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The Ultimate Fighting Championship on Friday made its way to the TD Garden in Boston for UFC on ESPN 6 -- an event anchored by a pivotal light heavyweight clash between the undefeated Dominick Reyes and Chris Weidman. Some stocks rose, and others took a tumble.
Dominick Reyes: “The Devastator” was cool, calm and collected as he walked to the Octagon for his first UFC main event. It translated inside the cage, as he worked his way back to his feet from Weidman’s early wrestling onslaught, decked the former middleweight champion with a laser-guided left hand and followed with a volley of hammerfists that shut out the lights out and touched off Reyes’ campaign for a title shot. Afterward, Reyes called for a fight with light heavyweight champion Jon Jones, and with an unbeaten record that includes six wins inside the UFC, he seems to be the most likely candidate for a shot at the throne. Reyes’ composure under the lights was most impressive. The 29-year-old has been a pro for just five years, but his combination of mental fortitude, athleticism and boxing skill may just allow him to give Jones a run for his money.
Yair Rodriguez: “El Pantera” and Jeremy Stephens did not disappoint when they finally squared off without incident in the co-main event, making for a “Fight of the Night” performance that put Rodriguez’s diverse striking attack on full display and saw him solidify himself as a potential contender. Rodriguez owns a 10-1 record with one no-contest across his past 12 appearances, losing only to former lightweight champion Frankie Edgar. With his combination of flash and legitimate skill, he has likely earned a shot at a Top 5 opponent in the not-too-distant future. Rodriguez’s relationship with the UFC can only be described as shaky at best, but he continues to have the look of a potential elite fighter the company can push.
Maycee Barber: At just 21 years of age, Barber has emerged as one of the most electrifying prospects to ever hit the strawweight division. Her combination of aggression, power and diverse standup skills has made her a tough out for the women she has seen thus far, and while the UFC must be careful not to push her too quickly, it appears she already deserves a Top 15 opponent. Barber has been relentless in her pursuit of a fight with Paige VanZant, but with VanZant’s lack of recent activity, it makes more sense for Barber to set her sights on a ranked opponent who could kickstart her campaign to title contention.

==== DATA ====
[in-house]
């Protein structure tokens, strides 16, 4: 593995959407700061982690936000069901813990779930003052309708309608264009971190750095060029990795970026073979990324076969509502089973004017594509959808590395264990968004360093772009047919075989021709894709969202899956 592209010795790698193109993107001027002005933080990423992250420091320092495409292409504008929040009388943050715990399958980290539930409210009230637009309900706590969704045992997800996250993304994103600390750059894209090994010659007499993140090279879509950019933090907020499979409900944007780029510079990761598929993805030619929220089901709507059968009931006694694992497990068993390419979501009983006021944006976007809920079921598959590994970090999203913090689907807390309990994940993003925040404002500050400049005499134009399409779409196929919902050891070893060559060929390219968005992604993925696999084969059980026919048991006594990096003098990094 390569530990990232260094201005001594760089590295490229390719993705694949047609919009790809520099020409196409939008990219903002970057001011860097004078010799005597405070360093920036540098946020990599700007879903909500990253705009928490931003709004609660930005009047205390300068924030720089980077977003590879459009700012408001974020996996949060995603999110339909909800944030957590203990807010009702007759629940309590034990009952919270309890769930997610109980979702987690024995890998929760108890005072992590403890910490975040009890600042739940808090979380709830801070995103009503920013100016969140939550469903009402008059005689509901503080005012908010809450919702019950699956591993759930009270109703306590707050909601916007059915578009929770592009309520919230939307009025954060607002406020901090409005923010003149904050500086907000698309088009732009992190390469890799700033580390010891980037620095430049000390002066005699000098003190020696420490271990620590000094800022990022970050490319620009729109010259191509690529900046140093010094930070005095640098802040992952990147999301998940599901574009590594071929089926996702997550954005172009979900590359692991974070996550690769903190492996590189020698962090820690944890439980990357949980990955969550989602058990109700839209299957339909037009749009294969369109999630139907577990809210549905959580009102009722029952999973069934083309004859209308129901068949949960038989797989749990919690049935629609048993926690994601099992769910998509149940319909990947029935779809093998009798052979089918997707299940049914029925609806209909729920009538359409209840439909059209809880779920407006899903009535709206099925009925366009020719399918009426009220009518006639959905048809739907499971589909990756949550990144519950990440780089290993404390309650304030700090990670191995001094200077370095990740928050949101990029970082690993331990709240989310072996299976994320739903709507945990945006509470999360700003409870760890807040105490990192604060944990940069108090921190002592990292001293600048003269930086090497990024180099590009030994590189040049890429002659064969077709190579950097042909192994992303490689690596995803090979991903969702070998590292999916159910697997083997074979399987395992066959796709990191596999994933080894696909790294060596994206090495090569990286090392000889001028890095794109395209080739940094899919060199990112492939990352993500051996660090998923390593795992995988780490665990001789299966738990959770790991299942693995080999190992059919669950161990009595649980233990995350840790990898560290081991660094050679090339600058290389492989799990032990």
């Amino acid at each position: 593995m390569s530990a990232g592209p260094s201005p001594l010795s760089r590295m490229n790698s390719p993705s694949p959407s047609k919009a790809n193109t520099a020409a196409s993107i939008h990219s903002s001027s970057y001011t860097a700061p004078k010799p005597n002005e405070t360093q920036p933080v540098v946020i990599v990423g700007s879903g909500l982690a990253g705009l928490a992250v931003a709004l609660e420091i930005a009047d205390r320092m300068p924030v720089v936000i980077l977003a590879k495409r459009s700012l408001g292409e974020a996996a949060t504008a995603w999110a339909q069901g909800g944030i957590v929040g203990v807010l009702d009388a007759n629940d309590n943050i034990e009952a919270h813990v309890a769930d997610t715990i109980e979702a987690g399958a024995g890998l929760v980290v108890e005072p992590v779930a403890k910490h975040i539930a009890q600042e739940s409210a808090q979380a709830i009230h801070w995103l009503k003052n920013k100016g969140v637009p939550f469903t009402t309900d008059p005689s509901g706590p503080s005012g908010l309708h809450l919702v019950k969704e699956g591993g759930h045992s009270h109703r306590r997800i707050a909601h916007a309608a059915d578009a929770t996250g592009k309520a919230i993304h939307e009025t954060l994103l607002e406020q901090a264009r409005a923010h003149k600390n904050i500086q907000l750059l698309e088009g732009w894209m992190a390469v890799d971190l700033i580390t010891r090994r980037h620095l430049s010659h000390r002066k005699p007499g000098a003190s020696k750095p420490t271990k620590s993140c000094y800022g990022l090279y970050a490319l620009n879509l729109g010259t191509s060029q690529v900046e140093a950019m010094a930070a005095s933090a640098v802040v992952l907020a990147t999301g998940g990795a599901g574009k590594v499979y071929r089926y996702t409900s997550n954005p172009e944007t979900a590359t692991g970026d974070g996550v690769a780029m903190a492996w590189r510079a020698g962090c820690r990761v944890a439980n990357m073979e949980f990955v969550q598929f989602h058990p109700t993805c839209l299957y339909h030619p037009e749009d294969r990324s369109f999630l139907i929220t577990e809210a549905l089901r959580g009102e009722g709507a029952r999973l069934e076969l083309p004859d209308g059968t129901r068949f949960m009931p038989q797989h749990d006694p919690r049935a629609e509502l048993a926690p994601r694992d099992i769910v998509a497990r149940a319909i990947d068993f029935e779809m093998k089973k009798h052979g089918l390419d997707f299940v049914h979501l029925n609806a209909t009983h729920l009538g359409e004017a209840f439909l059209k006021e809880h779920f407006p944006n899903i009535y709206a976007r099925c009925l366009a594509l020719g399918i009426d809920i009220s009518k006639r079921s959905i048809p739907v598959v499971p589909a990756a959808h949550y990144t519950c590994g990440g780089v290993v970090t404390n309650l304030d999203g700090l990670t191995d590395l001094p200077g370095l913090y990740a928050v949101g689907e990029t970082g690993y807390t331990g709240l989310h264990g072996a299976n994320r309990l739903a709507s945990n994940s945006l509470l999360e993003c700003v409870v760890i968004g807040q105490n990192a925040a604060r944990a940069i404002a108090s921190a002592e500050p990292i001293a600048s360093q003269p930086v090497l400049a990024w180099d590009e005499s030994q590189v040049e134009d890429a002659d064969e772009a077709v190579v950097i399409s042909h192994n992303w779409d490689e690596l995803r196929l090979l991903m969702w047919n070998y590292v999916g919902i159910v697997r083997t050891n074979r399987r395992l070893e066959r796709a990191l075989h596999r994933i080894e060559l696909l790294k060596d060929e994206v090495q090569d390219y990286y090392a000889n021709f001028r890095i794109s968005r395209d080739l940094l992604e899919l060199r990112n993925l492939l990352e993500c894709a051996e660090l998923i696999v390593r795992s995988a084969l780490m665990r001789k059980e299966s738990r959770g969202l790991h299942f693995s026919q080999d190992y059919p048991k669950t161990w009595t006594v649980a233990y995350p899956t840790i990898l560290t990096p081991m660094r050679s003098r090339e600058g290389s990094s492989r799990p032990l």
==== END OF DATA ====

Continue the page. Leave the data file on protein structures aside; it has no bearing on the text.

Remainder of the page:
Chris Weidman: In the leadup to Weidman’s light heavyweight debut, the former champion seemed transfixed on a potential fight with the aforementioned Jones, and it may have ended up costing him, as he suffered his fifth knockout loss in six fights in a first-round setback against Reyes. No one can dispute that Weidman’s chin has become his biggest flaw. He is still as technically skilled as any fighter in the UFC, but he simply cannot take a shot anymore, and while he dispelled any talk of retirement in the immediate aftermath of his defeat, it is not ridiculous wonder whether or not Weidman needs to reconsider his stance. Gone are the days of “The All-American” as a title contender. Where he goes from here remains murky at best.
Jeremy Stephens: The co-main event was not lacking bad blood between Stephens and Rodriguez, but the former failed to make good on his promise of a knockout and instead picked up his third consecutive loss -- a setback that knocks him out of contention altogether. Body strikes continue to be a problem for Stephens. Rodriguez went to the body early and often and had Stephens in serious trouble throughout the second round after delivering a hard kick to the midsection. By the time the final frame arrived, Stephens was in need of a finish win but was intent on riding out the round from top control, showing a serious lack of fight IQ from a tenured UFC veteran. It was a disappointing performance from Stephens after such heated buildup, and the Alliance MMA representative will likely have to pick up several impressive victories if he ever wants to return to the title chase.
Manny Bermudez: At the start of 2019, Bermudez was a promising undefeated prospect, but he has since missed weight twice and took home back-to-back losses that have put him in dangerous territory going forward. The 25-year-old was once considered one of the most compelling young talents in the bantamweight division, but even after being forced to move featherweight, the same issues have continued to plague him. With two straight losses, Bermudez’s once bright future is beginning to look bleak. The young grappler will need to go back to the drawing board and make some serious changes to his approach if he ever wants to fulfill the potential he displayed early in his career.